NMC updates teat disinfection fact sheet

Online resource provides assessment of various teat health scenarios.

October 6, 2020

2 Min Read
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Teat disinfection plays a key role in the National Mastitis Council (NMC) mastitis control plan, so to help dairy producers and their advisers implement the most science-based teat disinfection protocols, NMC teat health committee members have updated the organization’s "Post-milking Teat Disinfection Fact Sheet."

This free resource is available at http://bit.ly/TeatDisinfectionNMC.

NMC said the fact sheet addresses various types of post-milking teat disinfectants, including those used for different seasons. Always thoroughly review manufacturer label claims and directions for mixing, use and storage prior to deciding if a product is right for a dairy farm. The fact sheet guides users with teat dip application, handling, storage, use and methods for protecting efficacy. This NMC resource also discusses teat dip cups, sprays and automated milking systems.

Why is post teat disinfection so important? The rate of new intramammary infections can be reduced 70% or more by disinfecting all teats of all cows with an effective product immediately after every milking, compared with no disinfection, NMC said. Teat disinfection does not affect existing mammary gland infections, but it may reduce colonization of the teat end by mastitis pathogens and thus reduce the chance of new intramammary infections, the organization added.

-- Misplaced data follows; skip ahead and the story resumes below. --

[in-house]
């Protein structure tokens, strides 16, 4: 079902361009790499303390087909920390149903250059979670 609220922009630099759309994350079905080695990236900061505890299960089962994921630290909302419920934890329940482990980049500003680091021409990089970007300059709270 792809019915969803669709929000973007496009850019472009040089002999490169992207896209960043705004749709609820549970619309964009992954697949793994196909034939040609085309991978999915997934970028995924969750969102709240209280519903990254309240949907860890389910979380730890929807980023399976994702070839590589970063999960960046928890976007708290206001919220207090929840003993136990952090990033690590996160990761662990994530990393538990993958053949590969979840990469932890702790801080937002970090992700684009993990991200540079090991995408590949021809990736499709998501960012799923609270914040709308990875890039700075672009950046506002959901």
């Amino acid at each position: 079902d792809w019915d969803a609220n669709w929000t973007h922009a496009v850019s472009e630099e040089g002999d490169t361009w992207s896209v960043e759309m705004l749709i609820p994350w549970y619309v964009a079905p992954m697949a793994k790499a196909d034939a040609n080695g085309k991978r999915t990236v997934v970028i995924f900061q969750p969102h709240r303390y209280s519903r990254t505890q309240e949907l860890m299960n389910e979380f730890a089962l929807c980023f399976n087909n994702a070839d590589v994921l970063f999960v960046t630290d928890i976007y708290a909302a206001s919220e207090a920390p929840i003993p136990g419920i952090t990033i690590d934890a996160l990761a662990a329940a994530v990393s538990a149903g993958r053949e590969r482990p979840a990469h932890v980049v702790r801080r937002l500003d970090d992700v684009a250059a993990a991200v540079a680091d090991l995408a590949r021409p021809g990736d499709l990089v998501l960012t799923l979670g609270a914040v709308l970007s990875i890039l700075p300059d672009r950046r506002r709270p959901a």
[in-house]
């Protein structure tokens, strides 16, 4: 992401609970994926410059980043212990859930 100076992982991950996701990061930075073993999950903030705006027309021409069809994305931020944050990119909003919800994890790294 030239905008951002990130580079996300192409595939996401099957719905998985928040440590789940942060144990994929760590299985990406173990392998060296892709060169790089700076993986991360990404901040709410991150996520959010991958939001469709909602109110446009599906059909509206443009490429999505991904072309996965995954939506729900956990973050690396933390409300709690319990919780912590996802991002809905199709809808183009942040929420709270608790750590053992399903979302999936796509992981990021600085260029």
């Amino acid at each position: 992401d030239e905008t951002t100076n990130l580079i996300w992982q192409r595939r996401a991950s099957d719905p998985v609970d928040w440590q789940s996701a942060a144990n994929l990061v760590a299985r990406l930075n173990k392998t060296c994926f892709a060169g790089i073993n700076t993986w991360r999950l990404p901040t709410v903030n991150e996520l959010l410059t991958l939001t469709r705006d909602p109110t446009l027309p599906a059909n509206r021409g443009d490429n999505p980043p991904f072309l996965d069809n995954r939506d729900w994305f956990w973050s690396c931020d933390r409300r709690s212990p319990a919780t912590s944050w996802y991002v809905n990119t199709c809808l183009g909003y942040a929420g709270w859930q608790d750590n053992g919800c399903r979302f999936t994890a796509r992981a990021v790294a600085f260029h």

NMC leaders remind dairy producers that good teat disinfectants have efficacy against the major mastitis pathogens, are economical, easy to apply and help maintain or promote good skin condition. Only use products that are registered or licensed with the appropriate regulatory authority in your jurisdiction. For example, regulatory authorities include the U.S. Food & Drug Administration, Veterinary Drugs Directorate of Health Canada and European Medicines Evaluation Agency.

NMC pointed out that in the U.S., FDA regulates teat disinfectants as over-the-counter drugs and does not require proof of effectiveness. However, in Canada, teat disinfection products must complete a full submission and approval process for veterinary drugs. Dairy producers should request information from the manufacturer or supplier on the registration or licensing and results of controlled research studies showing efficacy, NMC said.

NMC is a professional organization devoted to reducing mastitis and enhancing milk quality. NMC promotes research and provides information to the dairy industry on udder health, milking management, milk quality and milk safety. Founded in 1961, NMC has about 1,000 members in more than 40 countries throughout the world.

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